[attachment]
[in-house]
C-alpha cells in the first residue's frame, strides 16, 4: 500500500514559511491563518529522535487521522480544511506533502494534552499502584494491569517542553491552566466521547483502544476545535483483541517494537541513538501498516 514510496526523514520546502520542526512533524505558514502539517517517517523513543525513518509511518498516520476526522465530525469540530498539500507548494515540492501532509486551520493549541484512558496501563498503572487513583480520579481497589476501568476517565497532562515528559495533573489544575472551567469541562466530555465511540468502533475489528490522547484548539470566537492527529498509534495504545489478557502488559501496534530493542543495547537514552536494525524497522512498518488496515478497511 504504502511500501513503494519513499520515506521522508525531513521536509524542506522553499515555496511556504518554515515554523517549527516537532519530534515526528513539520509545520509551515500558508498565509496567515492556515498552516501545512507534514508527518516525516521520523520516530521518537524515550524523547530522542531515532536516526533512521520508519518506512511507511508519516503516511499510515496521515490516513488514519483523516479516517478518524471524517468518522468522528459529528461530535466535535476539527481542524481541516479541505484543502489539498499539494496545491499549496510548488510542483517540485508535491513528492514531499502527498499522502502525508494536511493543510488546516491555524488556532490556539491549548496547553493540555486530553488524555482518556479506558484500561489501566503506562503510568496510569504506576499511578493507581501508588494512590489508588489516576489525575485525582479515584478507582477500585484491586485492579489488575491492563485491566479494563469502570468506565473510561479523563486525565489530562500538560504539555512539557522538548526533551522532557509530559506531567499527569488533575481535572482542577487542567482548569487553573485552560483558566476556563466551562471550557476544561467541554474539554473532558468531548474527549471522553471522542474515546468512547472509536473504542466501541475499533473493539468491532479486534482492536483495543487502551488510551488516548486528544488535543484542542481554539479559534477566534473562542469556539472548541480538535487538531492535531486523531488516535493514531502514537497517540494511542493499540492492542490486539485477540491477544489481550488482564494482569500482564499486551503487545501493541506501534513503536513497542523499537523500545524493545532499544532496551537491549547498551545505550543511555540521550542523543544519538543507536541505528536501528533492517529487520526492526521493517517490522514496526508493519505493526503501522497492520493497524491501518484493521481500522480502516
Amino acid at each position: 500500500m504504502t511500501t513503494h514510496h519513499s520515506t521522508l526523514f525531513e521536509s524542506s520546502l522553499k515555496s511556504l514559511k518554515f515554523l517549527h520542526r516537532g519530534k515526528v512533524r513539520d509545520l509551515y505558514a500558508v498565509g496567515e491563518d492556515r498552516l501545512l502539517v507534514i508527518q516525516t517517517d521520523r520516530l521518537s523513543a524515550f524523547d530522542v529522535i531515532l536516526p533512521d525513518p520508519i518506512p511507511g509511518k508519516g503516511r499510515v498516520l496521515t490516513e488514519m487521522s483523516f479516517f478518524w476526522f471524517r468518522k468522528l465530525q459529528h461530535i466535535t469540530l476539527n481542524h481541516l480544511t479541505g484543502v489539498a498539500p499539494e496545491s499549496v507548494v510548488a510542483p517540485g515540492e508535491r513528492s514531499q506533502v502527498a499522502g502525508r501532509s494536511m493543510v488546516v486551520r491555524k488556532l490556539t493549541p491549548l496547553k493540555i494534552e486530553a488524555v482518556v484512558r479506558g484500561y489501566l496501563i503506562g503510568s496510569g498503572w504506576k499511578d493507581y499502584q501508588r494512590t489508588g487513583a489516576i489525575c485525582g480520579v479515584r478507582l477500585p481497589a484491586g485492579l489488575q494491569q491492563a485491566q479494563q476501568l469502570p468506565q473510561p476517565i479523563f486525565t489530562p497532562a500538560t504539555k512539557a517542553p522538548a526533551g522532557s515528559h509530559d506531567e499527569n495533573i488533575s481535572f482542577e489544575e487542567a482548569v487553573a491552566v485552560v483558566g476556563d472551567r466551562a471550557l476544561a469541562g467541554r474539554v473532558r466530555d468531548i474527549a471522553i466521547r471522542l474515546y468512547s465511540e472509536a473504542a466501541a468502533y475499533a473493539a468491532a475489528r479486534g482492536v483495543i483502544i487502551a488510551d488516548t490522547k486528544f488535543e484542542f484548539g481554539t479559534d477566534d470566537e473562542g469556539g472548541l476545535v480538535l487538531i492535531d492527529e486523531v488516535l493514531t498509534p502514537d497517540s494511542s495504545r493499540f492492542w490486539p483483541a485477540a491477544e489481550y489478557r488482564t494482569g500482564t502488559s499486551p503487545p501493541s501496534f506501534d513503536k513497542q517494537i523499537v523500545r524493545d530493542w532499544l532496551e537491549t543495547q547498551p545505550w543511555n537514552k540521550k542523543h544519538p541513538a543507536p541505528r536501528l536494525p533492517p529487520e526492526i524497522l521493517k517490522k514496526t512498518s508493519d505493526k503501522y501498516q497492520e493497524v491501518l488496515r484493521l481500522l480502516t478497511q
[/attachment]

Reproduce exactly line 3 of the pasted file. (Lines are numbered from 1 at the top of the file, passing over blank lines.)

Amino acid at each position: 500500500m504504502t511500501t513503494h514510496h519513499s520515506t521522508l526523514f525531513e521536509s524542506s520546502l522553499k515555496s511556504l514559511k518554515f515554523l517549527h520542526r516537532g519530534k515526528v512533524r513539520d509545520l509551515y505558514a500558508v498565509g496567515e491563518d492556515r498552516l501545512l502539517v507534514i508527518q516525516t517517517d521520523r520516530l521518537s523513543a524515550f524523547d530522542v529522535i531515532l536516526p533512521d525513518p520508519i518506512p511507511g509511518k508519516g503516511r499510515v498516520l496521515t490516513e488514519m487521522s483523516f479516517f478518524w476526522f471524517r468518522k468522528l465530525q459529528h461530535i466535535t469540530l476539527n481542524h481541516l480544511t479541505g484543502v489539498a498539500p499539494e496545491s499549496v507548494v510548488a510542483p517540485g515540492e508535491r513528492s514531499q506533502v502527498a499522502g502525508r501532509s494536511m493543510v488546516v486551520r491555524k488556532l490556539t493549541p491549548l496547553k493540555i494534552e486530553a488524555v482518556v484512558r479506558g484500561y489501566l496501563i503506562g503510568s496510569g498503572w504506576k499511578d493507581y499502584q501508588r494512590t489508588g487513583a489516576i489525575c485525582g480520579v479515584r478507582l477500585p481497589a484491586g485492579l489488575q494491569q491492563a485491566q479494563q476501568l469502570p468506565q473510561p476517565i479523563f486525565t489530562p497532562a500538560t504539555k512539557a517542553p522538548a526533551g522532557s515528559h509530559d506531567e499527569n495533573i488533575s481535572f482542577e489544575e487542567a482548569v487553573a491552566v485552560v483558566g476556563d472551567r466551562a471550557l476544561a469541562g467541554r474539554v473532558r466530555d468531548i474527549a471522553i466521547r471522542l474515546y468512547s465511540e472509536a473504542a466501541a468502533y475499533a473493539a468491532a475489528r479486534g482492536v483495543i483502544i487502551a488510551d488516548t490522547k486528544f488535543e484542542f484548539g481554539t479559534d477566534d470566537e473562542g469556539g472548541l476545535v480538535l487538531i492535531d492527529e486523531v488516535l493514531t498509534p502514537d497517540s494511542s495504545r493499540f492492542w490486539p483483541a485477540a491477544e489481550y489478557r488482564t494482569g500482564t502488559s499486551p503487545p501493541s501496534f506501534d513503536k513497542q517494537i523499537v523500545r524493545d530493542w532499544l532496551e537491549t543495547q547498551p545505550w543511555n537514552k540521550k542523543h544519538p541513538a543507536p541505528r536501528l536494525p533492517p529487520e526492526i524497522l521493517k517490522k514496526t512498518s508493519d505493526k503501522y501498516q497492520e493497524v491501518l488496515r484493521l481500522l480502516t478497511q